I have to admit, I really don’t care much about the GMO vs. anti-GMO debate. The way I look it is both sides have valid points on some levels and both sides often ignore facts when it doesn’t suit their personal feelings on this issue. When it comes right down to it, I’ve known people who lived healthy lifestyles who died far too young and people who practically lived off bacon and whiskey who lived into their 80’s.
But what I do have a problem with are people like Dr. Oz and the “Food Babe” who often lie and mislead Americans on health advice. A few months ago John Oliver hammered Dr. Oz for pushing blatantly false health advice on his show, using his medical background as validation for that advice, despite knowing that what he was saying on his show was false.
If you want to give real advice to people that’s based on facts to help them live a healthier life, that’s great. If you’re trying to fear-monger or push supplements or certain foods because you’re making money by doing so, then we have a huge problem.
Which is where “Food Babe” (aka Vani Hari) comes in. While I will admit I’m not a huge follower of her many exploits, what I have seen has been somewhat alarming. Then when I learned that she studied computer science, not nutrition or anything medically related, I really began to wonder what backing this woman is using to support her claims that she’s qualified to be giving medical advice with no medical background. Not that someone must have a degree to obtain knowledge about nutrition, but I do think it’s pretty important to have some kind of scientific background when talking about chemicals that may or may not be in our food. There’s a huge difference between reading up on something, and having the expert knowledge to really know what it is and how it interacts with the human body.
And that’s what’s been bothering many scientists about a lot of the advice the “Food Babe” has been giving out that they’ve found has either been grossly misleading or just flat-out wrong.
Take for instance a recent push she had to “warn people about what’s in beer” by telling her followers that a chemical found in antifreeze, propylene glycol, is used to make beer. Except, she cited the wrong chemical. As cancer surgeon David Gorski wrote, the ingredient used in beer is actually called propylene glycol alginate – which is made from kelp.
“It is not the same chemical as propylene glycol, not even close. It is not antifreeze,” he wrote.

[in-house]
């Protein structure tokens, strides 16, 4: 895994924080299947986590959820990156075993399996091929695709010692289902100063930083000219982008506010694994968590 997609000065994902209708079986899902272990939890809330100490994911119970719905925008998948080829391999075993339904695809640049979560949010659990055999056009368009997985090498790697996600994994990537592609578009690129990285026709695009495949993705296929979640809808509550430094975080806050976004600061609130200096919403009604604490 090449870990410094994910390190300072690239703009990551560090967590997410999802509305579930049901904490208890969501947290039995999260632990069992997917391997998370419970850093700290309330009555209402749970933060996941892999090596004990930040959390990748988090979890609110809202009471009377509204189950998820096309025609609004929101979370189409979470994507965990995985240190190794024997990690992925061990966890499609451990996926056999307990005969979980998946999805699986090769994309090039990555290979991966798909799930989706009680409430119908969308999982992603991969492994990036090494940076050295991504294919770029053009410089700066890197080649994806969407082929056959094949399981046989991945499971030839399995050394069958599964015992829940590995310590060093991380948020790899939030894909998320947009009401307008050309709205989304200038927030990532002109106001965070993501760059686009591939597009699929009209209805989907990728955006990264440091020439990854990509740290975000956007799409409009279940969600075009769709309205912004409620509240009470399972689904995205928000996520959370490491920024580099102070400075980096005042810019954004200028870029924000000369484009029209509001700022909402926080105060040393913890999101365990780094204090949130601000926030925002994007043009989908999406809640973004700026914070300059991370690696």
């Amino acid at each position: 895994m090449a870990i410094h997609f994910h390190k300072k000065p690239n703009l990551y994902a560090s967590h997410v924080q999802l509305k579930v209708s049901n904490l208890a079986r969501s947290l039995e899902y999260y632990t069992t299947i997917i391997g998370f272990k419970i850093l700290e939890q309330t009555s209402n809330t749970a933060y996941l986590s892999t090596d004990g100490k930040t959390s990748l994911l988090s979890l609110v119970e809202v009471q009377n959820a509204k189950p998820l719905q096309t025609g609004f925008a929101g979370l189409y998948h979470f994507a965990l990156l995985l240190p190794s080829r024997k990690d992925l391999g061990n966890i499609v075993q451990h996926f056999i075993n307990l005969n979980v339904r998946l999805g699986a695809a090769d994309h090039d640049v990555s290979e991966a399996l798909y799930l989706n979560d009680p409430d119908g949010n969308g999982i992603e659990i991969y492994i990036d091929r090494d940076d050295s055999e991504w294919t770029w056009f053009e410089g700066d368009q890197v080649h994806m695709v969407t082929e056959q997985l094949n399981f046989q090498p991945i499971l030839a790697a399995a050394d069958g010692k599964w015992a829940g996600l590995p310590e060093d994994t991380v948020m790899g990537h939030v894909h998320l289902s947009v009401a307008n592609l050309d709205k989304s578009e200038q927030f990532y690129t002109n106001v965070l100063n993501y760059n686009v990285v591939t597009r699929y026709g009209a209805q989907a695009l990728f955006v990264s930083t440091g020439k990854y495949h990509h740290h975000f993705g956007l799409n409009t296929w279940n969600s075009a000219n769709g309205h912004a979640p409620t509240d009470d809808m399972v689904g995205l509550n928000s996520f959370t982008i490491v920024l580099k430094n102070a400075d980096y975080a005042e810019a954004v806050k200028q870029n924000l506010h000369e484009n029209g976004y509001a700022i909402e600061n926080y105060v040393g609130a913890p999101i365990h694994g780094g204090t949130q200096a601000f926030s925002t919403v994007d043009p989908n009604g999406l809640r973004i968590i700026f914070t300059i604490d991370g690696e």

And as her influence grows, despite the fact she’s not qualified to give the kind of health, chemical or medical advice she’s giving, it has had an impact on businesses. As Gorski wrote, “companies live and die by public perception. It’s far easier to give a blackmailer like Hari what she wants than to try to resist or to counter her propaganda by educating the public.”
And he’s absolutely right. Heck, we see this in politics all the time. Just take a look at “Obamacare.” It was much easier for Republicans to just throw out lie after lie to mislead the public than it has been to try to properly educate Americans about what the law actually is. Which is why you see polls where the vast majority of Americans support almost everything that’s in the law – until you call it “Obamacare.”
A professor of horticultural sciences at the University of Florida, Kevin Folta, said that Hari’s inability to properly understand peer-reviewed scientific journals has “created more confusion about food, more confusion about the role of chemicals and additives” due to her lack of background in the field of chemical science.
Folta has also accused her of being “afraid of science and intellectual engagement.” Which is a fairly alarming claim, because if someone such as the “Food Babe” is so certain that the advice she’s giving is medically sound, then why would she avoid public debates with actual scientists over what she claims is factual information? That alone makes me doubt her credibility.
Even when she was asked to be interviewed for this NPR article she declined via her publicist, stating that she wouldn’t be doing interviews until her book came out in February. A supposed “advocate for healthy living” that won’t address an article calling into question her “expert advice” on these issues – because she will only do interviews when it’s time for her to get publicity upon the release of her new book. That’s extremely shady.
To me that sounds like someone who doesn’t want to risk being made to look like a fool publicly by actual scientists ahead of a new book launch.
And while I’m sure this article will have little to no impact on anyone who thinks she’s someone credible to listen to about such things, my advice is simple: Ask a real doctor or nutritionist. How we deal with our health should be based upon the expert advice of medical professionals instead of “gurus” who are profiting heavily from what they’re selling.
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